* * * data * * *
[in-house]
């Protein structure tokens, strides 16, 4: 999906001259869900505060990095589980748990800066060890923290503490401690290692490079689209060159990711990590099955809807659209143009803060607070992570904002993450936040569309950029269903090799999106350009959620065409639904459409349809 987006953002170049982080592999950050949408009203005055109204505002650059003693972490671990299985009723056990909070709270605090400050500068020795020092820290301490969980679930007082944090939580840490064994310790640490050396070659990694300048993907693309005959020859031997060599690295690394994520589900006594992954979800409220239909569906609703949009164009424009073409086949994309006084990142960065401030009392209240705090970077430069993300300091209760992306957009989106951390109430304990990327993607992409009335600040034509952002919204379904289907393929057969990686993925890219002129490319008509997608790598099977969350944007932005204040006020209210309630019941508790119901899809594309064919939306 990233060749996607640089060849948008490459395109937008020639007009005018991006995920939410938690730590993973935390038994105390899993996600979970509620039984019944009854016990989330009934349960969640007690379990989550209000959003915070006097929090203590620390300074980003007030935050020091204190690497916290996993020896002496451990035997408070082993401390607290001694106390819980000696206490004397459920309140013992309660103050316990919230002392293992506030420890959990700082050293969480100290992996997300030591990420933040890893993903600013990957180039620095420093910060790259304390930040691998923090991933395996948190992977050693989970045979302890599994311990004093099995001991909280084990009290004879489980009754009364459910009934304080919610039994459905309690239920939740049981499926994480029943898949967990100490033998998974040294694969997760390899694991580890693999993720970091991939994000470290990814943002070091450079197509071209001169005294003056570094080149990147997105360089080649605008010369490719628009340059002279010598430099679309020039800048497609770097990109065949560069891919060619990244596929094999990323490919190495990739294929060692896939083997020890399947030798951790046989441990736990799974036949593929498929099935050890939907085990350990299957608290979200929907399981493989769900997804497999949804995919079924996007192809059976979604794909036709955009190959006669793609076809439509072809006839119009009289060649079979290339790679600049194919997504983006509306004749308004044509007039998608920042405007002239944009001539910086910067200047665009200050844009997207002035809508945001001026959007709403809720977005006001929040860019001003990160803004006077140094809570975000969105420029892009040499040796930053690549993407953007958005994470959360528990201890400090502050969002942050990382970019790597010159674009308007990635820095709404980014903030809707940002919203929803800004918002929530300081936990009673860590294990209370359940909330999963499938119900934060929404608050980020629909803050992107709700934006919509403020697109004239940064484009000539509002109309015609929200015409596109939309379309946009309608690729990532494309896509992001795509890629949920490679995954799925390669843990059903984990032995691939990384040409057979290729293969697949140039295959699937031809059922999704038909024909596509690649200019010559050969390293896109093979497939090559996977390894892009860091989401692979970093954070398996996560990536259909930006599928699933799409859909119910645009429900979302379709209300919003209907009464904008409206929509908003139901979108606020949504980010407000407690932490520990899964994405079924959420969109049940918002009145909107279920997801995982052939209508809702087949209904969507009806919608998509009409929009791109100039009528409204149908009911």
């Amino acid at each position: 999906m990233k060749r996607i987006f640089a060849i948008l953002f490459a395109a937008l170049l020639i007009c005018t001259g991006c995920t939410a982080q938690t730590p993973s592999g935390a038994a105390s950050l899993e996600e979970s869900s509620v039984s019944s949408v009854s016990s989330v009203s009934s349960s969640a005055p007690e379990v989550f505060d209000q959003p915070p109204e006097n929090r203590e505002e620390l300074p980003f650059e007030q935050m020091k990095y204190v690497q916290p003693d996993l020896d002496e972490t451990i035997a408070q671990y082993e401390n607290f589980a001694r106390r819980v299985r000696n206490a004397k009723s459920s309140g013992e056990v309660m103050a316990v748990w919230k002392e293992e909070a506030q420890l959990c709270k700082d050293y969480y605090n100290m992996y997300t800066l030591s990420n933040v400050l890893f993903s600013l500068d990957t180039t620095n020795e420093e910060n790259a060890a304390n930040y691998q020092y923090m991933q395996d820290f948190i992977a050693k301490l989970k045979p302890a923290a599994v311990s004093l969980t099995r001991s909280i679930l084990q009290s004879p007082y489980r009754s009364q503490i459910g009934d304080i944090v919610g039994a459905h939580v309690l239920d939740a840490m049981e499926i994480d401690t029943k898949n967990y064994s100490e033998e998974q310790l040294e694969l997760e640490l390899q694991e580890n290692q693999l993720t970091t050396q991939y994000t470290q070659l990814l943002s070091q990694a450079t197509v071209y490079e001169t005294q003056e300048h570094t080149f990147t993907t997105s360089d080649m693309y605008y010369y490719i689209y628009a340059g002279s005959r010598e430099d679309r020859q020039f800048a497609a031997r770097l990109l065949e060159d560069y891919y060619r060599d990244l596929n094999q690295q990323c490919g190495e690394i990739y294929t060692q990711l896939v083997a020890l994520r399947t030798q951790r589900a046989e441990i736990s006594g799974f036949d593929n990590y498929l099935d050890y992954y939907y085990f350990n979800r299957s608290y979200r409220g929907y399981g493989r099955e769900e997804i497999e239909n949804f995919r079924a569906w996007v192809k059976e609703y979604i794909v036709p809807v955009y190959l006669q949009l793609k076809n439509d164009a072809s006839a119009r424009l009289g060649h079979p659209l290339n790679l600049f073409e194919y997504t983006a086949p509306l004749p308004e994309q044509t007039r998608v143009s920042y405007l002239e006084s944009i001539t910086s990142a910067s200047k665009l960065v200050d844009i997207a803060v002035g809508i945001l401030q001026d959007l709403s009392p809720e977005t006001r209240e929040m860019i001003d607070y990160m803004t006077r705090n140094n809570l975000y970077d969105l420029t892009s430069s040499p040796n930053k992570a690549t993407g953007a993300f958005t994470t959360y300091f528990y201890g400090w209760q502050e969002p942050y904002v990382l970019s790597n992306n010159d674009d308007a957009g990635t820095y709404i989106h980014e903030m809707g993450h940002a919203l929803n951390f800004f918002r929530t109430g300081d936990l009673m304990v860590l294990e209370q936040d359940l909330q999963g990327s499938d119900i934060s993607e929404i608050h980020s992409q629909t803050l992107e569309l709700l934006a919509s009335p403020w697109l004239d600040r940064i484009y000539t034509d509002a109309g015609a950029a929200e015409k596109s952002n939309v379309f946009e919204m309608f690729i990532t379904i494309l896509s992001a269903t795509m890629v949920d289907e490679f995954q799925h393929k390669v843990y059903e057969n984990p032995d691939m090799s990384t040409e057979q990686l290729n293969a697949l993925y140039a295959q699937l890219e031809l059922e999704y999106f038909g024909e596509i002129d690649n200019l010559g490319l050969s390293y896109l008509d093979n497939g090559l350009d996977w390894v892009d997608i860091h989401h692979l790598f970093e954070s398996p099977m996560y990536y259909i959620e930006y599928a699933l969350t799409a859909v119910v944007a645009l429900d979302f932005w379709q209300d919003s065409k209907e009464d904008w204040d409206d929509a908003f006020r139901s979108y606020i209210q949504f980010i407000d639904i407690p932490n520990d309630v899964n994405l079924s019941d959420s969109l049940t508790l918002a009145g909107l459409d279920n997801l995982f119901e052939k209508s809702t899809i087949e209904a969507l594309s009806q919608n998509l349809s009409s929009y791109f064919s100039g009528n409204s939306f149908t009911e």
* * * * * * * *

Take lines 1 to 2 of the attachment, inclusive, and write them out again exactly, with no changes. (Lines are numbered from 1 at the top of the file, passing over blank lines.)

[in-house]
């Protein structure tokens, strides 16, 4: 999906001259869900505060990095589980748990800066060890923290503490401690290692490079689209060159990711990590099955809807659209143009803060607070992570904002993450936040569309950029269903090799999106350009959620065409639904459409349809 987006953002170049982080592999950050949408009203005055109204505002650059003693972490671990299985009723056990909070709270605090400050500068020795020092820290301490969980679930007082944090939580840490064994310790640490050396070659990694300048993907693309005959020859031997060599690295690394994520589900006594992954979800409220239909569906609703949009164009424009073409086949994309006084990142960065401030009392209240705090970077430069993300300091209760992306957009989106951390109430304990990327993607992409009335600040034509952002919204379904289907393929057969990686993925890219002129490319008509997608790598099977969350944007932005204040006020209210309630019941508790119901899809594309064919939306 990233060749996607640089060849948008490459395109937008020639007009005018991006995920939410938690730590993973935390038994105390899993996600979970509620039984019944009854016990989330009934349960969640007690379990989550209000959003915070006097929090203590620390300074980003007030935050020091204190690497916290996993020896002496451990035997408070082993401390607290001694106390819980000696206490004397459920309140013992309660103050316990919230002392293992506030420890959990700082050293969480100290992996997300030591990420933040890893993903600013990957180039620095420093910060790259304390930040691998923090991933395996948190992977050693989970045979302890599994311990004093099995001991909280084990009290004879489980009754009364459910009934304080919610039994459905309690239920939740049981499926994480029943898949967990100490033998998974040294694969997760390899694991580890693999993720970091991939994000470290990814943002070091450079197509071209001169005294003056570094080149990147997105360089080649605008010369490719628009340059002279010598430099679309020039800048497609770097990109065949560069891919060619990244596929094999990323490919190495990739294929060692896939083997020890399947030798951790046989441990736990799974036949593929498929099935050890939907085990350990299957608290979200929907399981493989769900997804497999949804995919079924996007192809059976979604794909036709955009190959006669793609076809439509072809006839119009009289060649079979290339790679600049194919997504983006509306004749308004044509007039998608920042405007002239944009001539910086910067200047665009200050844009997207002035809508945001001026959007709403809720977005006001929040860019001003990160803004006077140094809570975000969105420029892009040499040796930053690549993407953007958005994470959360528990201890400090502050969002942050990382970019790597010159674009308007990635820095709404980014903030809707940002919203929803800004918002929530300081936990009673860590294990209370359940909330999963499938119900934060929404608050980020629909803050992107709700934006919509403020697109004239940064484009000539509002109309015609929200015409596109939309379309946009309608690729990532494309896509992001795509890629949920490679995954799925390669843990059903984990032995691939990384040409057979290729293969697949140039295959699937031809059922999704038909024909596509690649200019010559050969390293896109093979497939090559996977390894892009860091989401692979970093954070398996996560990536259909930006599928699933799409859909119910645009429900979302379709209300919003209907009464904008409206929509908003139901979108606020949504980010407000407690932490520990899964994405079924959420969109049940918002009145909107279920997801995982052939209508809702087949209904969507009806919608998509009409929009791109100039009528409204149908009911």